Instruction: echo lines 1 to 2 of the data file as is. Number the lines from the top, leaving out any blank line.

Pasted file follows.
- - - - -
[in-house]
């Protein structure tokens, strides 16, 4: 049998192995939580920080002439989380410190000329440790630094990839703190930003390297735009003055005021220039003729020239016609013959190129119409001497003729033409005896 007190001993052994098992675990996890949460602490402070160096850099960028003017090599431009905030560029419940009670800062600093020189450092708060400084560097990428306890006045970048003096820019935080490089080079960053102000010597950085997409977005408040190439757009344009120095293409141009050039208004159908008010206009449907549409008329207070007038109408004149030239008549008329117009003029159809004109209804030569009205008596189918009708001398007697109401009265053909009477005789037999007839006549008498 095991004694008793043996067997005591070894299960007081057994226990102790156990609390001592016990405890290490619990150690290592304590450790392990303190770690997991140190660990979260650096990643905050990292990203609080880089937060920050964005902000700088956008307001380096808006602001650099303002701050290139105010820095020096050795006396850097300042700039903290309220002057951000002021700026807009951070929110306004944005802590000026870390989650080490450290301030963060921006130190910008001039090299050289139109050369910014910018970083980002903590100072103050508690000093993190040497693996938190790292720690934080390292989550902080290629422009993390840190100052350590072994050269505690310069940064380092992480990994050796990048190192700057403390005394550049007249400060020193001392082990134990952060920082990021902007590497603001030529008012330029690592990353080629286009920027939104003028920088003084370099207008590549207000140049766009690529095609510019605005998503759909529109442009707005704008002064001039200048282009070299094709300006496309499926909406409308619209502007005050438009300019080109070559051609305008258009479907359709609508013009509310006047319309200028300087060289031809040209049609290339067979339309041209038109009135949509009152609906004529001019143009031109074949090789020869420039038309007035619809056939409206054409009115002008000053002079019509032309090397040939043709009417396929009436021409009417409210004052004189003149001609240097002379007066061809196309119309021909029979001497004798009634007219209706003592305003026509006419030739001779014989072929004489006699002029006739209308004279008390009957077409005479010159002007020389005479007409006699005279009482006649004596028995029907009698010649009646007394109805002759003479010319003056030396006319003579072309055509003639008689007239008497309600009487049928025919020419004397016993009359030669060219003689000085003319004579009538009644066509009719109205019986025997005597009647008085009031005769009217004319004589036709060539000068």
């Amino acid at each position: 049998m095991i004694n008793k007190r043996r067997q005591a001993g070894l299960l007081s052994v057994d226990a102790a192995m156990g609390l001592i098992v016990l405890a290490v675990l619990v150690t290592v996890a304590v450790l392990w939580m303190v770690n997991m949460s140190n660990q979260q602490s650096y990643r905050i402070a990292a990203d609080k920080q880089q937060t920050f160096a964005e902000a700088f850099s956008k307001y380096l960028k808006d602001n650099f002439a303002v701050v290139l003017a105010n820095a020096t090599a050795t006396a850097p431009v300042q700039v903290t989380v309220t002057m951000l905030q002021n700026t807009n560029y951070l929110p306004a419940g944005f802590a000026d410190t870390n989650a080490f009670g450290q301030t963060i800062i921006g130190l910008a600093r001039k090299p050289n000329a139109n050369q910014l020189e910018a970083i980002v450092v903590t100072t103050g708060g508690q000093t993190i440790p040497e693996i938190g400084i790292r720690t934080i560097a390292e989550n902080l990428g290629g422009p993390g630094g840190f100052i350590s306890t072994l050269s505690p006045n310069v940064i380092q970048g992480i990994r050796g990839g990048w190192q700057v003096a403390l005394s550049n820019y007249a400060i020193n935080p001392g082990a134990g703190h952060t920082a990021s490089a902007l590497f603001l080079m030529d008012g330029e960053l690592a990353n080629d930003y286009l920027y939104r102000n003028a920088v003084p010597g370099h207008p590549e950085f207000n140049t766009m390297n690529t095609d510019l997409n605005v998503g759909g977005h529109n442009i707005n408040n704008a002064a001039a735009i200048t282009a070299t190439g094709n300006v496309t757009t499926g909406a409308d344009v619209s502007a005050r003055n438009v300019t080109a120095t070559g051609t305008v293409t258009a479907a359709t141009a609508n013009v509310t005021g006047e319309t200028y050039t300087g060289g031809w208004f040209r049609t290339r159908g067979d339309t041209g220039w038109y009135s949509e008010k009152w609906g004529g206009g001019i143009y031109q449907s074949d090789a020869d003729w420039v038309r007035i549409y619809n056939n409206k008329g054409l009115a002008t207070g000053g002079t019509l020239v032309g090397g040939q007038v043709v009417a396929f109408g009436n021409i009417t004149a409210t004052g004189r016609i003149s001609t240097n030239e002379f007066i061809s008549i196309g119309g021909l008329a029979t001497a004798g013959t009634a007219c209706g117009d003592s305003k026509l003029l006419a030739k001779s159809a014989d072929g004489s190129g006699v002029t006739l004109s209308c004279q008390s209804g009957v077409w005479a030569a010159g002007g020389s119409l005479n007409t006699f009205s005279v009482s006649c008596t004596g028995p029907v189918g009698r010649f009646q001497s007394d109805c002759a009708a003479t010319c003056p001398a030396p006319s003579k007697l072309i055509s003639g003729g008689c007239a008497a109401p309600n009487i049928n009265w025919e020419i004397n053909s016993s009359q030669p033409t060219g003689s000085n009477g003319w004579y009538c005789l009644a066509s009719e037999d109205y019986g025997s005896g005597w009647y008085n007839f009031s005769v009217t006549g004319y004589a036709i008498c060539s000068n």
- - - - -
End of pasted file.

[in-house]
């Protein structure tokens, strides 16, 4: 049998192995939580920080002439989380410190000329440790630094990839703190930003390297735009003055005021220039003729020239016609013959190129119409001497003729033409005896 007190001993052994098992675990996890949460602490402070160096850099960028003017090599431009905030560029419940009670800062600093020189450092708060400084560097990428306890006045970048003096820019935080490089080079960053102000010597950085997409977005408040190439757009344009120095293409141009050039208004159908008010206009449907549409008329207070007038109408004149030239008549008329117009003029159809004109209804030569009205008596189918009708001398007697109401009265053909009477005789037999007839006549008498 095991004694008793043996067997005591070894299960007081057994226990102790156990609390001592016990405890290490619990150690290592304590450790392990303190770690997991140190660990979260650096990643905050990292990203609080880089937060920050964005902000700088956008307001380096808006602001650099303002701050290139105010820095020096050795006396850097300042700039903290309220002057951000002021700026807009951070929110306004944005802590000026870390989650080490450290301030963060921006130190910008001039090299050289139109050369910014910018970083980002903590100072103050508690000093993190040497693996938190790292720690934080390292989550902080290629422009993390840190100052350590072994050269505690310069940064380092992480990994050796990048190192700057403390005394550049007249400060020193001392082990134990952060920082990021902007590497603001030529008012330029690592990353080629286009920027939104003028920088003084370099207008590549207000140049766009690529095609510019605005998503759909529109442009707005704008002064001039200048282009070299094709300006496309499926909406409308619209502007005050438009300019080109070559051609305008258009479907359709609508013009509310006047319309200028300087060289031809040209049609290339067979339309041209038109009135949509009152609906004529001019143009031109074949090789020869420039038309007035619809056939409206054409009115002008000053002079019509032309090397040939043709009417396929009436021409009417409210004052004189003149001609240097002379007066061809196309119309021909029979001497004798009634007219209706003592305003026509006419030739001779014989072929004489006699002029006739209308004279008390009957077409005479010159002007020389005479007409006699005279009482006649004596028995029907009698010649009646007394109805002759003479010319003056030396006319003579072309055509003639008689007239008497309600009487049928025919020419004397016993009359030669060219003689000085003319004579009538009644066509009719109205019986025997005597009647008085009031005769009217004319004589036709060539000068």